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    Love Letters

    I love her, but I feel like I’m her boy toy

    Will his recently separated older girlfriend ever get serious about him?

    In Season One of her new Love Letters podcast, Meredith Goldstein explores what happens when love ends in a breakup. Listen to the podcast now, and subscribe via Apple Podcasts, Stitcher, and RadioPublic.

    Q. I’m a man in my late 20s and met someone 10 years older last year. At first I didn’t think much of it because we met on an app, and she was still living with her cheating husband. She moved out last fall, and her ex has moved out of state, but she has not filed for divorce yet. I truly love her, and we get along well and enjoy the same things. But I just have a gut feeling she isn’t that interested.

    I’ve met her closest friends (she lives with a few of them now) and we hang two to three times per week. But since she moved in with friends, she sees me only at her convenience. I admit I am a very needy person; I have learned that the hard way in the past. She is a very independent person, which I admire.

    But at what point is there a compromise? I’m not asking to go out and party on a weeknight, but even just cook dinner and hang out? Also, I get bothered that she still hangs with an ex who lives in town. She claims “he’s like a big brother.”


    Am I overreacting? I respect space and time alone (being an introvert myself), but she’s a social butterfly. I have a nagging feeling that I’ve just become some long-term boy toy. She is going through a lot, and I respect that, but at what point do I throw in the towel because she doesn’t seem to care? — TheConfusedGuy

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    A. She probably cares. In fact, it’s possible she cares a lot. But it doesn’t sound like she’s ready to see anyone more than three times a week. This woman does seem to enjoy having a boyfriend, but it sounds like you’re looking for a life partner.

    Even if there’s nothing malicious going on here — even if she sees you as much more than a long-term boy toy — you’re allowed to feel unsatisfied, and you should tell her you’re ready for more.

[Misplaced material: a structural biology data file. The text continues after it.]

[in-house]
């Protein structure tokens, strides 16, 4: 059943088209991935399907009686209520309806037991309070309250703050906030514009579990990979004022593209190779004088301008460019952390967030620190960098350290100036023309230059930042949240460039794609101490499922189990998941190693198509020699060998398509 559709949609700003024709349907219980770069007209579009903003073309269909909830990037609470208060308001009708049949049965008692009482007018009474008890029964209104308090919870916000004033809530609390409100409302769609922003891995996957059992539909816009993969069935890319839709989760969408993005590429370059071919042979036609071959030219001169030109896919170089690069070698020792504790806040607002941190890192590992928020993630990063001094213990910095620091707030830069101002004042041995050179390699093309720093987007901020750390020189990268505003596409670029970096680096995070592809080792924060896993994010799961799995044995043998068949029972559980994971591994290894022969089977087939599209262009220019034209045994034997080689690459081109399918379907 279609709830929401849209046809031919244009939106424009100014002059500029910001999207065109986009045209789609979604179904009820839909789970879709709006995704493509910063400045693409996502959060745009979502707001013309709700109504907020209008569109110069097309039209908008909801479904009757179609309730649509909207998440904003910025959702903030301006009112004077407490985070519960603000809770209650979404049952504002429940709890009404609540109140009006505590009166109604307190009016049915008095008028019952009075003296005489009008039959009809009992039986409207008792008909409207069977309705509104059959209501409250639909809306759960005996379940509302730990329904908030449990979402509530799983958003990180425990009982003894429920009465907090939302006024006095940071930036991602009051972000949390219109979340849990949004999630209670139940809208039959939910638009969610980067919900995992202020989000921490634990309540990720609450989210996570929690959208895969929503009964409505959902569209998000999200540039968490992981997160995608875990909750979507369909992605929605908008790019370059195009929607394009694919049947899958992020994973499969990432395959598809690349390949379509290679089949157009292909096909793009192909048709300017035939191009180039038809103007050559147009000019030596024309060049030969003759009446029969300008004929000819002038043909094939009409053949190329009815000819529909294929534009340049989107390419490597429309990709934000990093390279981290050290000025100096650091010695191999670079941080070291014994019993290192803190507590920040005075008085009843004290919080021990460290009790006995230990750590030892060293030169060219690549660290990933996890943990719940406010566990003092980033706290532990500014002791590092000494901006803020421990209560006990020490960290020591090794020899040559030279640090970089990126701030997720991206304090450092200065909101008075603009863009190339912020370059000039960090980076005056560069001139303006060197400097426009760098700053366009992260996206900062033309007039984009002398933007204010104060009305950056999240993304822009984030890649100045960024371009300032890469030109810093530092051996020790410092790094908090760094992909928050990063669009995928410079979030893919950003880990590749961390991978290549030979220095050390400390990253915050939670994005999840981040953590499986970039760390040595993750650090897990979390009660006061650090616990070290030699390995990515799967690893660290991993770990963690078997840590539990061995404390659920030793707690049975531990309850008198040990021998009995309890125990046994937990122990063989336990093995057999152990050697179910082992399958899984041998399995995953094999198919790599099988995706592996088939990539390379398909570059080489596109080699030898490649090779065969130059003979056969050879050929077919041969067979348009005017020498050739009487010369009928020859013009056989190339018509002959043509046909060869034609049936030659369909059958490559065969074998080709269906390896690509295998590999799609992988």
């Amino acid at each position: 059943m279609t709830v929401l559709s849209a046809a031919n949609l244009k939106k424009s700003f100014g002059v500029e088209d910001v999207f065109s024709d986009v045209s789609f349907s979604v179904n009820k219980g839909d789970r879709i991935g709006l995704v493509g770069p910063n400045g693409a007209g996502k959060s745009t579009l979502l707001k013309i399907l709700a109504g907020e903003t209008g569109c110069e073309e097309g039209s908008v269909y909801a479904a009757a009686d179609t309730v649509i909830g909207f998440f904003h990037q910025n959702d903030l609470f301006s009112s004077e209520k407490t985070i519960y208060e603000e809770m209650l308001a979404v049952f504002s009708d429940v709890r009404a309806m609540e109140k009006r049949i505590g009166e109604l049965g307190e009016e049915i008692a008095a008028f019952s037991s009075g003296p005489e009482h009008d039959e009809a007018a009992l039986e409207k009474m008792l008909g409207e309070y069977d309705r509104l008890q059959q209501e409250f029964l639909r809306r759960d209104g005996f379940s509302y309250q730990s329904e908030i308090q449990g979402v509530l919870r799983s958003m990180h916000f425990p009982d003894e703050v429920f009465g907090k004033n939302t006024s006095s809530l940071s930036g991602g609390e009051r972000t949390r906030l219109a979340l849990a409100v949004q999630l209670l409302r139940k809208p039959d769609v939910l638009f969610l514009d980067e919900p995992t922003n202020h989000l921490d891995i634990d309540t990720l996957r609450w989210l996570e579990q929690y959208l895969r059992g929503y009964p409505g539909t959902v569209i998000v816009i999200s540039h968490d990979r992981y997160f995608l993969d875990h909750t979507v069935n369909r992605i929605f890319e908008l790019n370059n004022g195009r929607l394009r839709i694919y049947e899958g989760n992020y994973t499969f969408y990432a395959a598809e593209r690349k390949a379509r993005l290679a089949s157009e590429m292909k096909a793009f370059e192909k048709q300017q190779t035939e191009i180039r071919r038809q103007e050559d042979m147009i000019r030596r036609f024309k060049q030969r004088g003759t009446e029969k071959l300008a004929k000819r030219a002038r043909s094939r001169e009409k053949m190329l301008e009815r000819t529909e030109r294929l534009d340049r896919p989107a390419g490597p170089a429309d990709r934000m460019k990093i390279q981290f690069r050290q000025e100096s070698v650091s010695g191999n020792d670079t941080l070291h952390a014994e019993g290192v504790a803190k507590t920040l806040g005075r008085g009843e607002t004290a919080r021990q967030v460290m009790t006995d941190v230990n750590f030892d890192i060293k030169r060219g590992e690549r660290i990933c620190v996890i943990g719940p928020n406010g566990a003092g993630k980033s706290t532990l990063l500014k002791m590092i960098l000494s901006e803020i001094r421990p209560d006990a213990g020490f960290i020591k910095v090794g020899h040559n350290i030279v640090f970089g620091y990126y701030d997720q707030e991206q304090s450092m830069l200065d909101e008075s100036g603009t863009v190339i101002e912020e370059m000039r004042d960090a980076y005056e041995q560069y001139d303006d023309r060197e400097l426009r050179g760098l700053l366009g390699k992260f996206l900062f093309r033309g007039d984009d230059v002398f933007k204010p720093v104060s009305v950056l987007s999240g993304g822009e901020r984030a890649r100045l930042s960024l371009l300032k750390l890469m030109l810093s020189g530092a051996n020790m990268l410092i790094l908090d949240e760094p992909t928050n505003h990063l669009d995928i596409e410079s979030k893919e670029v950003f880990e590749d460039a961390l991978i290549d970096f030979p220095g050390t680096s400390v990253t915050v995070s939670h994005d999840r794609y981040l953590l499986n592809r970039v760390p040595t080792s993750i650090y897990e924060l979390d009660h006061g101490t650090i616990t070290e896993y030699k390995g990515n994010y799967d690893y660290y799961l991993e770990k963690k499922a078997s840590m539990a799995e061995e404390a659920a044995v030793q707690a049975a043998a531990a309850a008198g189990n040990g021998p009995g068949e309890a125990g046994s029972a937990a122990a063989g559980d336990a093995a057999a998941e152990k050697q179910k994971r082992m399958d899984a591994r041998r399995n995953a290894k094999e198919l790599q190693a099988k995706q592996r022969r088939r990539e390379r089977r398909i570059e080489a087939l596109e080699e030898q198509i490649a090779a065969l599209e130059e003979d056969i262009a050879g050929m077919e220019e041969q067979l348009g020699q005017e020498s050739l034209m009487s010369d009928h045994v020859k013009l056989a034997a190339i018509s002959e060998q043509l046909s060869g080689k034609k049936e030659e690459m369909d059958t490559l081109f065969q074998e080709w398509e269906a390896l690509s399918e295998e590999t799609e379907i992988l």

If she can’t get enthusiastic about extra dinners and including you in more parts of her life, please walk away. All it means is that this isn’t a good match. Maybe she’s never been a person who wants a lot of romantic company. You need to be with someone who doesn’t make you feel needy.

    When you talk about this, don’t bring up the “big brother” ex. He’s not the issue. You need to make sure your intentions and hopes for the relationship are very clear. — Meredith



    You are kind of a rebound, my darling. This is not necessarily a bad thing, but if it is starting to bother you, and you need something more serious and long term, let her know. DIAMONDGIRL

    Boy Toy, you should move on. I think you helped her get the nerve to leave her husband, but she doesn’t see you as a long-term prospect. Your turn to leave and find someone who wants you to the same degree you want her. ENJOYEVERYSANDWICH

    Mere’s right. You want something different than what she’s offering. You’re feeling bad about it and that’s enough of a reason to think it ain’t working. Also, good point about not even mentioning the ex. Nothing to do with jealousy. WENDY

    “I just have a gut feeling that she isn’t that interested.” Trust your gut. THATGUYINRI

    Send your letter to Meredith here.

    Meredith Goldstein’s new memoir, “Can’t Help Myself,” is now available.